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Esophageal Cancer Surgery Can Leave Lingering Health Problems, Study Says

Posted Apr 06 2012 1:00pm
healthnewslink

Some report breathlessness, fatigue, insomnia and eating problems years later.

FRIDAY, April 6 (HealthDay News) -- Surgery for esophageal cancer can result in lingering health problems for long-term survivors, a new study finds.

Common complaints among patients who survived for five years after esophageal cancer surgery include breathlessness, fatigue, insomnia and eating problems, according to researchers from the Karolinska Institute in Sweden. Patients who experienced a serious complication after surgery reported worse symptoms.

The study was published online April 2 in the Journal of Clinical Oncology.

"Patients who suffer serious post-operative complications after surgery for esophageal cancer need very close, long-term monitoring so that any problems that arise can be identified and targeted quickly," said study research team member Maryam Derogar, a doctoral student at the department of molecular medicine and surgery, in a journal news release.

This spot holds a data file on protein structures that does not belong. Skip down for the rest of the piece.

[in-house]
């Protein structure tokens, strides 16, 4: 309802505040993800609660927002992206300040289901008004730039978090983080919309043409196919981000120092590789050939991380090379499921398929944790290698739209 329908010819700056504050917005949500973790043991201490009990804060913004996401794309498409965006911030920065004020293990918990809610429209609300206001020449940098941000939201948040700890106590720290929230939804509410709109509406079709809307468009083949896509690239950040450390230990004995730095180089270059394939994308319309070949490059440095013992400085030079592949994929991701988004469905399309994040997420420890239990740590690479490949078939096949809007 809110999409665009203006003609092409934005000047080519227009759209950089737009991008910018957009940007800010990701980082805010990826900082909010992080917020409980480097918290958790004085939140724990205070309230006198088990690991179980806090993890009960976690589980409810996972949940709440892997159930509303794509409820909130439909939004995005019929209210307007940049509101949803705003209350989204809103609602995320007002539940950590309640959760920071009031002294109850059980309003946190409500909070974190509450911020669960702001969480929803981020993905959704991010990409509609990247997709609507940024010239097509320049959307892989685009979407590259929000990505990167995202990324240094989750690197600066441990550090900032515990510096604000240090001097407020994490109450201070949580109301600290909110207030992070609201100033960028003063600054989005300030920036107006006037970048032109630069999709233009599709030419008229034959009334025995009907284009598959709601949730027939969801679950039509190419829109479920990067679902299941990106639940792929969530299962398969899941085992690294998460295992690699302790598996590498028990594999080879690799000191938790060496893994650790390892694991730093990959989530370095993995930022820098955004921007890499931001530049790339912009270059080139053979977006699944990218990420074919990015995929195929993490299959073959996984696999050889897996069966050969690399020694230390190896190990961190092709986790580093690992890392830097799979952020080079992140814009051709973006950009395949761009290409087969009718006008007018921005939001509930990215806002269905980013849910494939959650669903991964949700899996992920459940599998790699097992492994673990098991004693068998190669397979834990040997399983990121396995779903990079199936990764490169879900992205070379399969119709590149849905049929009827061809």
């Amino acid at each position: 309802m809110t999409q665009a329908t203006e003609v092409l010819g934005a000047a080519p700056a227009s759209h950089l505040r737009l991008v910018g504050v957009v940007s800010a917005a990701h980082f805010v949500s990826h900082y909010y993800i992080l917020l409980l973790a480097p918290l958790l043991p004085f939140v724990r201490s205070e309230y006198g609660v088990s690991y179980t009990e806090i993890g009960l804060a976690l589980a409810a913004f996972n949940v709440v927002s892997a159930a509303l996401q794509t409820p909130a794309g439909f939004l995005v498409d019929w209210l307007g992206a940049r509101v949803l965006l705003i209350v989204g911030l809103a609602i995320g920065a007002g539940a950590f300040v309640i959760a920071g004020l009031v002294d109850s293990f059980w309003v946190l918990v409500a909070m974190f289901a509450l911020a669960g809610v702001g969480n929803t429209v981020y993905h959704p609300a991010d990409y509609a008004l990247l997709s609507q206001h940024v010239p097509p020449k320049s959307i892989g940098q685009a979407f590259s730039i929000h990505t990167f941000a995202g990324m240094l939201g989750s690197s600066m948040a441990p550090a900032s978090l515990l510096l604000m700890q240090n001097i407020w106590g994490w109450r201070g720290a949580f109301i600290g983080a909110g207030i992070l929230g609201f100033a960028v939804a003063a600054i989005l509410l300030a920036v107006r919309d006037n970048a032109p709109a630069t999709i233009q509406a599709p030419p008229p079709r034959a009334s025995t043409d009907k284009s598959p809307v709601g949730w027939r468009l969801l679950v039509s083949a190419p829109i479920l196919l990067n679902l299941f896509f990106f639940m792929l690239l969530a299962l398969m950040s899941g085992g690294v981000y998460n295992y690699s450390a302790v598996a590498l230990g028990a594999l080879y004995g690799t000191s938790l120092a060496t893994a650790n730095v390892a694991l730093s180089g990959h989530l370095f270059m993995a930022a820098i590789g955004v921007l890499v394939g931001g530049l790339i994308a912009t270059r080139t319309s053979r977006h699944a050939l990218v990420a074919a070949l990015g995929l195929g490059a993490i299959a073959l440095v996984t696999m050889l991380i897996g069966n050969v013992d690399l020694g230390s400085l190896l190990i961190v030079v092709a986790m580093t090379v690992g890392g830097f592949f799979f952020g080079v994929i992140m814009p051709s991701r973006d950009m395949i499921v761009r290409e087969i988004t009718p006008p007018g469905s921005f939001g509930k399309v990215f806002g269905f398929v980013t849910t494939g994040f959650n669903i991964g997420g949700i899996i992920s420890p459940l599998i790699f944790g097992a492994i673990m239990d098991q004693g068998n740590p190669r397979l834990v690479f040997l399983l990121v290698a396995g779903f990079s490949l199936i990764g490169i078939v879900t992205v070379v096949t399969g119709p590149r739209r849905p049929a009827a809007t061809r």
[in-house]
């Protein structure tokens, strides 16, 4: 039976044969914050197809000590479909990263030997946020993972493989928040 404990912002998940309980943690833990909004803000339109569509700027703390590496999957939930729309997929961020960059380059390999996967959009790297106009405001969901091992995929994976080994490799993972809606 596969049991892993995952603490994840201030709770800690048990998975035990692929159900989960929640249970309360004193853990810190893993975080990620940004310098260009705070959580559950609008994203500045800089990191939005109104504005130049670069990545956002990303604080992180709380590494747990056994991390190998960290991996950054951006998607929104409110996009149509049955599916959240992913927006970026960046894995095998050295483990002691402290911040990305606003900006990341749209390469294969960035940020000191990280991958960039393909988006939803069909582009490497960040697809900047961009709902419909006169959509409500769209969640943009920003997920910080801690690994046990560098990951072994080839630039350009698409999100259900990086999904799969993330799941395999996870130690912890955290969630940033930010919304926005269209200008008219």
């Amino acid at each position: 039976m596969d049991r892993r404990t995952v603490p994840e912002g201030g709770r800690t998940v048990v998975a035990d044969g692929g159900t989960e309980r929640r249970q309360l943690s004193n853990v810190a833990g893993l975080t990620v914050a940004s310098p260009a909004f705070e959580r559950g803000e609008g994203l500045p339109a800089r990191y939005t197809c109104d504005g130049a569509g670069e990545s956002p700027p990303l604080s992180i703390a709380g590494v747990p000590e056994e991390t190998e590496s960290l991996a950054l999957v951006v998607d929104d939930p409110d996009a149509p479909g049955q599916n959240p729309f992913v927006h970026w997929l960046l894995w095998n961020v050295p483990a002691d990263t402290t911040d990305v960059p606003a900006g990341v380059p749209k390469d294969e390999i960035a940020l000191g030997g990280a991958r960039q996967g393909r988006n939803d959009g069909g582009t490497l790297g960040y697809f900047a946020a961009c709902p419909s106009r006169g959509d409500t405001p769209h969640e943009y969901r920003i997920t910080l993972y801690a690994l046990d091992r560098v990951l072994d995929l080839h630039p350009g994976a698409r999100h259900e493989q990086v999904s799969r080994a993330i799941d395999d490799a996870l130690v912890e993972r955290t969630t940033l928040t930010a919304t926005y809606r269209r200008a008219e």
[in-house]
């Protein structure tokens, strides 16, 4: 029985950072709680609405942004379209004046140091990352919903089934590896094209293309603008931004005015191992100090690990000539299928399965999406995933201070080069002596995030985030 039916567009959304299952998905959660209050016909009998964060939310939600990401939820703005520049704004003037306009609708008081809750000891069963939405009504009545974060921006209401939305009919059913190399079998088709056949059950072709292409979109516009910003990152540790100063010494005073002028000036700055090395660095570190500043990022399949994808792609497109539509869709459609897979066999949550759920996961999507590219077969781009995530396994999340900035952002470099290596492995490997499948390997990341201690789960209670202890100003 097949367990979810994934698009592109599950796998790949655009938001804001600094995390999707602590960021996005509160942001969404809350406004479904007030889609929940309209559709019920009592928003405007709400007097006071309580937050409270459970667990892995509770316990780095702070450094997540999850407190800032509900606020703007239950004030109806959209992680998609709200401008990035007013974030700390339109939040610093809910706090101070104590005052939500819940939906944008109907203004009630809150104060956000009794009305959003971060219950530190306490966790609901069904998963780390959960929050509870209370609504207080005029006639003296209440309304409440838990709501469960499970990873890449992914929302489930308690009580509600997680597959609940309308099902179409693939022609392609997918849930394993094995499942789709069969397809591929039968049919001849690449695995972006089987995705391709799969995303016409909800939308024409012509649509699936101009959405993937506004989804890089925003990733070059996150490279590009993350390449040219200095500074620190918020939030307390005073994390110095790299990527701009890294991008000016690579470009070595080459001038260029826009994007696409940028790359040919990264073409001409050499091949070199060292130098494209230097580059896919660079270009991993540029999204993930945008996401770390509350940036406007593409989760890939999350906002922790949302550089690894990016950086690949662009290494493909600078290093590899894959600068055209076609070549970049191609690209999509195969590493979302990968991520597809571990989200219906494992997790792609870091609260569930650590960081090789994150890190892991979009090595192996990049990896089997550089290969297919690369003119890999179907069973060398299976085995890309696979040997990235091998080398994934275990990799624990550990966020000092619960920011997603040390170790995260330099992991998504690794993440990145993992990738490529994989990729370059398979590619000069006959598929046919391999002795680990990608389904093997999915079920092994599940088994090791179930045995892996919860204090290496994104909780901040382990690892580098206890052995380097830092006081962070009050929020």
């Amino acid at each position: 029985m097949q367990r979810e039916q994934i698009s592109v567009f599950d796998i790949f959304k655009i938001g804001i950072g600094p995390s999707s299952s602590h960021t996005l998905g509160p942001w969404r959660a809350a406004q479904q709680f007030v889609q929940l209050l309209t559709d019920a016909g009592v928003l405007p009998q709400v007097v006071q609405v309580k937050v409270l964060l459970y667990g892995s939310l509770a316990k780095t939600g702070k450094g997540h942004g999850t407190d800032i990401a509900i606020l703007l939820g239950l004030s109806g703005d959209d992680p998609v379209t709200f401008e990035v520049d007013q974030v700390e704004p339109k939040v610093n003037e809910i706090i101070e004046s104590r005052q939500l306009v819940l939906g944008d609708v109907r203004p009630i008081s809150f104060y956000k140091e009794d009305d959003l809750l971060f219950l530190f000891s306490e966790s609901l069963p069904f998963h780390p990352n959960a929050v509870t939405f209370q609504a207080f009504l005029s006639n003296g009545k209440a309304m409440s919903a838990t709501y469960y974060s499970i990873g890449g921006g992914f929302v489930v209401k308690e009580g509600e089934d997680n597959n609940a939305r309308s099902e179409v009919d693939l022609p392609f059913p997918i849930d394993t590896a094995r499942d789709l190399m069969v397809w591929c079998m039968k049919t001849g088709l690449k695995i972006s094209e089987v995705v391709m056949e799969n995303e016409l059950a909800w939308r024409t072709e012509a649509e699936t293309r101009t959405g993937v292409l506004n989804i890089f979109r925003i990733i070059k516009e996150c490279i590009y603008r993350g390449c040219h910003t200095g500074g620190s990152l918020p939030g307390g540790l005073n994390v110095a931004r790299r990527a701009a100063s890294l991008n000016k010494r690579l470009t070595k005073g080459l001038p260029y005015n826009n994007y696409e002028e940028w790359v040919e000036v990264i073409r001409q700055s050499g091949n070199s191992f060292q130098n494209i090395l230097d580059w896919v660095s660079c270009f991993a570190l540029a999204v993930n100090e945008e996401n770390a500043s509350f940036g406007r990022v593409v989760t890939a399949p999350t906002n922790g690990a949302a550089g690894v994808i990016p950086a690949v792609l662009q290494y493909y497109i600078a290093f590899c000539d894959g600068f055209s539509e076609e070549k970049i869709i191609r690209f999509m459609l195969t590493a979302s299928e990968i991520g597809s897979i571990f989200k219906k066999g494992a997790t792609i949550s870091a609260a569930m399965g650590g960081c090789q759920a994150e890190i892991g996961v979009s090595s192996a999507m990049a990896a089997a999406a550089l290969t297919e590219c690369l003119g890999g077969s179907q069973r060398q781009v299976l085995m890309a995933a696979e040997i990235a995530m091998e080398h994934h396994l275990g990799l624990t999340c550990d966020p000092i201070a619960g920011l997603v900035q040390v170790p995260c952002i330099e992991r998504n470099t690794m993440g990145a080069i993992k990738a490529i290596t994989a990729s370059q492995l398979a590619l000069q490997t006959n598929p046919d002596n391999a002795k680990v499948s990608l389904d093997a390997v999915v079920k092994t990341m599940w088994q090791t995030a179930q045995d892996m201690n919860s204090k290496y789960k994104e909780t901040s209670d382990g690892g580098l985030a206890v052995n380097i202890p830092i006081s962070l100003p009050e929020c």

The operation for esophageal cancer, which involves the abdomen, chest and throat, is performed on one-quarter to one-third of patients with the disease. Of these surgical patients, about one-third survive for at least five years after surgery.

The researchers followed 141 patients who had surgery for esophageal cancer in Sweden over four years. In the five years after surgery, about one-third experienced at least one complication, such as severe infection or chronic breathing problems.

The patients were also asked to rate their quality of life. One in six patients had a quality of life well below the national average.

The researchers found those who had a serious complication from their surgery experienced more breathlessness, fatigue, insomnia, heartburn and eating problems than those who did not have complications, and that those symptoms persisted for years.

More information

The U.S. National Cancer Institute provides more information on esophageal cancer .

(SOURCE: Karolinska Institute, news release, April 3, 2012)

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